In addition to being able to create a RCW through the commandline, we can also create an RCW via Visual Studio .NET. In order to accomplish this, click on Project / Add Reference / COM Tab, which will show a dialog box similar to the one below. The tab lists registered components on the local machine. Simply select the desired COM DLL and add it to list of selected components. Once you click OK, VS.NET will automatically generate metadata assembly and place the classes provided by that component into a namespace with the same name as COM DLL.
Examining the Structure of Wrapper Assembly
In order to understand how to use the RCW it is important that we know the structure of the wrapper assembly (the wrapper assembly is the DLL file created by
tlbimp.exeor the VS.NET IDE). To examine the wrapper assembly, you can use Microsoft's .NET disassembler,
ildasm.exe, in the following manner from the command prompt:
In the download section at the end of this article I have created a simple example VB 6.0 COM component
that has two classes:
Titles. When creating the RCW, a new assembly
will be generated, which has the following two classes:
AuthorsClassclass contains the same methods and properties that the COM component's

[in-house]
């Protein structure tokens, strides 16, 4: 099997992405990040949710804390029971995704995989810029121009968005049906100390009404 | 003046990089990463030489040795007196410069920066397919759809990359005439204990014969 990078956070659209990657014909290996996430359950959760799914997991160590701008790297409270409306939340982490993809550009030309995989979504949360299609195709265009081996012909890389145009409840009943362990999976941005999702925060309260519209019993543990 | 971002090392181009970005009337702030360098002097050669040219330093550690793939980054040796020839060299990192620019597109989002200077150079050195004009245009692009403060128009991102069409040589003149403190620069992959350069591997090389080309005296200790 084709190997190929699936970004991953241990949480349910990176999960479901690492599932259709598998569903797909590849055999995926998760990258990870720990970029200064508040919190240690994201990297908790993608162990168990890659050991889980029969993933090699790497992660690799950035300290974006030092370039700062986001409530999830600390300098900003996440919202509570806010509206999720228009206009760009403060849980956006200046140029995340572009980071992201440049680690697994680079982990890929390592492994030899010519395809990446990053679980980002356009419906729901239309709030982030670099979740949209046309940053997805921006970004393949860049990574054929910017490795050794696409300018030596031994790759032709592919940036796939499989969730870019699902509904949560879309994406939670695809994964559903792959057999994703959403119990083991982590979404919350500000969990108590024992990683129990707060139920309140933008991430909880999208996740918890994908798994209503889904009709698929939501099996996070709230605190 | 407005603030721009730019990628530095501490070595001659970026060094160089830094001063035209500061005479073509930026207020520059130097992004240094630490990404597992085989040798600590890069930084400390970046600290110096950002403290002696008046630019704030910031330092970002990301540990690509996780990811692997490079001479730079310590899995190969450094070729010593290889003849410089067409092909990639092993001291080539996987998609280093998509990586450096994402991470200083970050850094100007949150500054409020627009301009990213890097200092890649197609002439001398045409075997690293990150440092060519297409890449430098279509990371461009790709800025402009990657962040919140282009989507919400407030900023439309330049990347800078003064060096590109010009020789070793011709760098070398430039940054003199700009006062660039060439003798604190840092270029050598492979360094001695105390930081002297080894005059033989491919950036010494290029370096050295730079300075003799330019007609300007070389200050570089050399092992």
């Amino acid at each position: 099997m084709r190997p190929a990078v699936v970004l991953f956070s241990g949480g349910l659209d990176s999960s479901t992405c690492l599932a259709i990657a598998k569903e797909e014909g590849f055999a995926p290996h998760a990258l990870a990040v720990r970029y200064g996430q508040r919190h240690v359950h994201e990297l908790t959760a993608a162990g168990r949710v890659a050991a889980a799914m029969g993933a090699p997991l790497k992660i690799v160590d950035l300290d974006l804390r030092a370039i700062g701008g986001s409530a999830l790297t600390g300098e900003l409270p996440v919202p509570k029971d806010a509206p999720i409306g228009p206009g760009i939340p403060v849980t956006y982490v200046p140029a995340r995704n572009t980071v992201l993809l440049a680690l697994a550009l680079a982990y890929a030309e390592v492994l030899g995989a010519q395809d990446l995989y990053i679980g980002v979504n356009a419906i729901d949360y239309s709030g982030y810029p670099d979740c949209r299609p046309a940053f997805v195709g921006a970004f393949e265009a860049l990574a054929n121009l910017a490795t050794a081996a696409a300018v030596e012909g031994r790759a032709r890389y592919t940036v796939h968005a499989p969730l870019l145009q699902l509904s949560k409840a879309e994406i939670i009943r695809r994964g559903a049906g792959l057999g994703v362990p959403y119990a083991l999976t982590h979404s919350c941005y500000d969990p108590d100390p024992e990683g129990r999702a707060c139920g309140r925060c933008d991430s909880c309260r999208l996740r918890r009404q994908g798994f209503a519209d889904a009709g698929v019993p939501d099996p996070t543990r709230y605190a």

Authorsclass contains. That is, the
AuthorsClasshas the method
TitlesClasshas the method
GetTitles(), which are the methods found in the original COM component. (You can view a screenshot of ILDASM in action.)
Using the Legacy COM Component in an ASP.NET Web Page via the RCW
If you are using Visual Studio .NET, the first step is to add the new .NET component (the RCW) to your project. You can do this by going to Project / Add Reference / .NET tab, and choosing the RCW you created for the legacy COM component that you want to use. If you are not using VS.NET, then you will manually need to copy the RCW assembly (the DLL file) into your Web application's
From here, you can just use the appropriate RCW class as an interface into the legacy COM component.
For example, the following source code comes from the source code included at the end of this article,
and creates an instance of the RCW's
AuthorsClass and calls its